Here is another book that describes the end of our world. I did not want to spend 228 pages thinking about climate change, so it sat untouched on my desk for several weeks until I realized this was like plugging my ears while a doctor delivered the diagnosis. And David Wallace-Wells delivers the news with painful clarity: “The climate system that raised us, and raised everything we now know as human culture and civilization, is now, like a parent, dead.”

Wallace-Wells writes beautifully about the days of fire and flood to come, diligently translating “the eerily banal language of climatology” into an eye-popping portrait of a world utterly transformed within decades. He forced me to look beyond the narrow fixation on the sea level and contemplate the wider landscape. Like a modern day Virgil, he guided me through a weaponized geography of fire, mud, drought, floods, toxins, contagions, and monstrous winds “tugging trees out of earth and transforming them into clubs, making power lines into loose whips and electrified nooses, collapsing homes on cowering residents.” His vivid rendering of climate change brings new energy to Schopenhauer’s question: “For where did Dante get the material for his Hell, if not from this actual world of ours?”

More critically, Wallace-Wells reckons with the knotty blindspots that prevent many of us from taking action, outlining a list of psychosocial reasons from distrust to greed to fatigue to simply living through these bizarre days that require a permanent suspension of disbelief: “Perhaps it was because we were so sociopathically good at collating bad news into a sickening evolving sense of what constituted ‘normal’.”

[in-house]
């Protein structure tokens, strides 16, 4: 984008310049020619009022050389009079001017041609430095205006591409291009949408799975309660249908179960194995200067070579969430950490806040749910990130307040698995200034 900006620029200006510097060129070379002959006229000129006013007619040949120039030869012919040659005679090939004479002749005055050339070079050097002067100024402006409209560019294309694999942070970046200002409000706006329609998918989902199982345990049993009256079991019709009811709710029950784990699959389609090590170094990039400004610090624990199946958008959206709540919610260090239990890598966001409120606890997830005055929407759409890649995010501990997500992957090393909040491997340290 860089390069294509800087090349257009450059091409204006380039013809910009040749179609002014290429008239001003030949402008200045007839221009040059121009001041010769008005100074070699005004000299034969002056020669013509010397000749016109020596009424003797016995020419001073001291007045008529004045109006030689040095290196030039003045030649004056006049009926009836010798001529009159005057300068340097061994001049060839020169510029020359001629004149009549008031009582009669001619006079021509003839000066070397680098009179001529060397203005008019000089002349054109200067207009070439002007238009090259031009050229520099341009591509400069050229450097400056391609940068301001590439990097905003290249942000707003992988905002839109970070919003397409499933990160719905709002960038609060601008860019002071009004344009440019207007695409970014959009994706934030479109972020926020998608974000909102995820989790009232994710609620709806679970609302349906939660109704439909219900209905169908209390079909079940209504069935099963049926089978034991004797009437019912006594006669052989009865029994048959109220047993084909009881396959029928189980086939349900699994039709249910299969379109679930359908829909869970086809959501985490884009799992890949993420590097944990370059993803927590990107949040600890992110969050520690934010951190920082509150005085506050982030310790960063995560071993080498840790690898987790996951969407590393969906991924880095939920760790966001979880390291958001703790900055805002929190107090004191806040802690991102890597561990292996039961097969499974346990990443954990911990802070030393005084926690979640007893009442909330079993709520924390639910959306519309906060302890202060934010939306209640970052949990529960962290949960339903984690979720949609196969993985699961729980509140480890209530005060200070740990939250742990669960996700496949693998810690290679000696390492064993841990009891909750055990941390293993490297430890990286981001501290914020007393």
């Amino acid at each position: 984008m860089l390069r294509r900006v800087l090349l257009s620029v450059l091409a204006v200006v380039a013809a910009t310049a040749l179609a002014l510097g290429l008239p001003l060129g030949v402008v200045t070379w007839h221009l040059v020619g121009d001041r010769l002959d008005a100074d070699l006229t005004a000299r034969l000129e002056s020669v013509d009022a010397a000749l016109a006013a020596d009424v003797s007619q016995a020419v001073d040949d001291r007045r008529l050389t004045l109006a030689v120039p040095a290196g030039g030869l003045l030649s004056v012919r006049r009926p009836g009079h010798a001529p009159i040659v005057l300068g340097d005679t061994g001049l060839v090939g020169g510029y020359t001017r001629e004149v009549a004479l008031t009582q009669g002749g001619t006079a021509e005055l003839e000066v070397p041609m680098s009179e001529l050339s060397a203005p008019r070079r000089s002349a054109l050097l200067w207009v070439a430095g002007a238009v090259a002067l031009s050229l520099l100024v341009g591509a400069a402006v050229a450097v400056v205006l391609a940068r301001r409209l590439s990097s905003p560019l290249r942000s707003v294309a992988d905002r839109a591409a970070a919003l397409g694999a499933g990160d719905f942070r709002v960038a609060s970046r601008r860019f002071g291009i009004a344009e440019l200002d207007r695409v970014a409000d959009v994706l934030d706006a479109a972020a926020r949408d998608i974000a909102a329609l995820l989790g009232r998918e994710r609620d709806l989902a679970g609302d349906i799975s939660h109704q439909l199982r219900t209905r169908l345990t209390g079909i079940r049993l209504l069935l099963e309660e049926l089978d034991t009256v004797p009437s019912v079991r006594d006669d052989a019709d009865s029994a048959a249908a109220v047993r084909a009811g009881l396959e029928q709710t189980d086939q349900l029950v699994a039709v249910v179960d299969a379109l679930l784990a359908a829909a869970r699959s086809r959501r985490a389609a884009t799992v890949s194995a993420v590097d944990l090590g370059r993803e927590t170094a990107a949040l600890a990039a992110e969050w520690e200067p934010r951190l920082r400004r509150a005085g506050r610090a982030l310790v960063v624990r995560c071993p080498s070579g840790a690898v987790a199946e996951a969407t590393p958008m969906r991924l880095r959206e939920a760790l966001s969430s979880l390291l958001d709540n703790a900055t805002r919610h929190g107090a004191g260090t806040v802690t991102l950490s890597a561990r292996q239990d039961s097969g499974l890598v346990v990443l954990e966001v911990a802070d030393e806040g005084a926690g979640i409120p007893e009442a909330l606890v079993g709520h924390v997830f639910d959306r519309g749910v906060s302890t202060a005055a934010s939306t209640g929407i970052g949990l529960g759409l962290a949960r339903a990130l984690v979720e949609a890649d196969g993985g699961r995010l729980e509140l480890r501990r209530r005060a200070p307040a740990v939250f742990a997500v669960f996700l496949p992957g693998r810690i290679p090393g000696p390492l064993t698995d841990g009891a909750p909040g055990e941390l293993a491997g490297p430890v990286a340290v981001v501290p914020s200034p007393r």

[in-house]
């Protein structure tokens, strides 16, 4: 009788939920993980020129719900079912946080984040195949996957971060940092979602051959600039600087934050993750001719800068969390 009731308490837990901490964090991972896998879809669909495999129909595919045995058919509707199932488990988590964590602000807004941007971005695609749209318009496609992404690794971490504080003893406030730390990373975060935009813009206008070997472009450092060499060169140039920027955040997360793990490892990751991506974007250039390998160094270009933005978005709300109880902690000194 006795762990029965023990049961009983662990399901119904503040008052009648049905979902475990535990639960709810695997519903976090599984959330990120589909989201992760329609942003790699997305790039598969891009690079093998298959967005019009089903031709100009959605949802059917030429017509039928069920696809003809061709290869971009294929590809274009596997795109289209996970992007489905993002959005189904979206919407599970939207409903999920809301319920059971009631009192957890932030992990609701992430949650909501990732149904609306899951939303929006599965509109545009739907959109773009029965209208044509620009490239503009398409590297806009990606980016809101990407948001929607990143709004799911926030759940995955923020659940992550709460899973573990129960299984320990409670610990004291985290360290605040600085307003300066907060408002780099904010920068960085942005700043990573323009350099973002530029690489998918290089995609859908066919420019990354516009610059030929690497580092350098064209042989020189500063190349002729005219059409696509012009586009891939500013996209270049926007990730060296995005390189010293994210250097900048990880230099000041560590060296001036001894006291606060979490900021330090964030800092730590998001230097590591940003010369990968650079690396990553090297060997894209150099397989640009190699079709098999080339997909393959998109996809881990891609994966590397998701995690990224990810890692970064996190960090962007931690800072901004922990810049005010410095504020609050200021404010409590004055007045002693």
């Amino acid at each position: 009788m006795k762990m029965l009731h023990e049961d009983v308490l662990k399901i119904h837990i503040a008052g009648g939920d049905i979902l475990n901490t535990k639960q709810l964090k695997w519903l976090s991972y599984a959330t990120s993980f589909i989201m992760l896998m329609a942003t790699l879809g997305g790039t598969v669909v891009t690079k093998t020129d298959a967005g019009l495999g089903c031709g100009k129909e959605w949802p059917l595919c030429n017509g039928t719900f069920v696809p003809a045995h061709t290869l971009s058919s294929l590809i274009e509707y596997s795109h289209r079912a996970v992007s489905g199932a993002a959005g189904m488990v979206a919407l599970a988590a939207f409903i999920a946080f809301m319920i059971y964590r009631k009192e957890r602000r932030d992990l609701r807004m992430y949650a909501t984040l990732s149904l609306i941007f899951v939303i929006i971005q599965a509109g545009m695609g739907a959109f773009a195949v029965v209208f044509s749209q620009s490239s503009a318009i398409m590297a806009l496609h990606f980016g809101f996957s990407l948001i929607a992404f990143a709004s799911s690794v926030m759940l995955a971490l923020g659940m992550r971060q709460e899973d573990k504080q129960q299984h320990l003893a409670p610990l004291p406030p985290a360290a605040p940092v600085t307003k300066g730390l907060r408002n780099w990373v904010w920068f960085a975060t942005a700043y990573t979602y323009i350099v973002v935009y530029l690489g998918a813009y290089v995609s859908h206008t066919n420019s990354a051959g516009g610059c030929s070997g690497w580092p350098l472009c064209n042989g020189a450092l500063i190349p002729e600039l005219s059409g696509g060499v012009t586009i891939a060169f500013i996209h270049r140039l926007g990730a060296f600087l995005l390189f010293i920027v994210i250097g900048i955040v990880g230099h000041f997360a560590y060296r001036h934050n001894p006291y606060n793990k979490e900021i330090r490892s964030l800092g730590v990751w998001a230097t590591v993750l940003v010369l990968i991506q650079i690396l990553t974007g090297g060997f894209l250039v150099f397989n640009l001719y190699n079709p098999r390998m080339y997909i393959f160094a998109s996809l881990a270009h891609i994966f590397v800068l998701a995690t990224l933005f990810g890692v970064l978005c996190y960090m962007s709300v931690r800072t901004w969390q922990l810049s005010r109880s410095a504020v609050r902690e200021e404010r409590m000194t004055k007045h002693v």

“Toxic knowledge” is the environmentalist Richard Heinberg’s term for information that forever altars our sense of the world. “Once you know about overpopulation, overshoot, depletion, climate change, and the dynamics of societal collapse, you can’t unknow it,” he says, “and your every subsequent thought is tinted.” This book is filled with toxic knowledge: air filled with plastic, parasites awakening in our bellies, and the fragile aberration of social stability. Sunny day flooding. Rain bombs. Damage mechanics. The grammar of tomorrow’s weather shimmers with dread, and The Uninhabitable Earth maps the tribalism, autocracy, and retreat into dogma that are emerging as a response. We are rapidly moving beyond the Romantic notion of nature’s sublime terror towards a terror that is only manmade.

Yes, this is a book filled with toxic knowledge, but it also gives some cause for hope. Wallace-Wells reminds us that “what may sound like stoic wisdom is often an alibi for indifference.” We have agency. We have options. We already have the resources to end hunger, poverty, and hundreds of other ills, but we collectively choose not to. We can change course. If we do anything about climate change, we’ll probably dim the sun or paint the sky rather than rethink the religion of capitalism. One day soon we might awaken to a science fictional world with swarms of robots scrubbing the sky. If we are lucky.

Meanwhile, we live in a world that, as Wallace-Wells puts it, is “a running car in a sealed garage.” But change is coming, one way or another.

The Uninhabitable Earth by David Wallace-Wells (Tim Duggan Books, 2019); Richard Heinberg quote from p.207.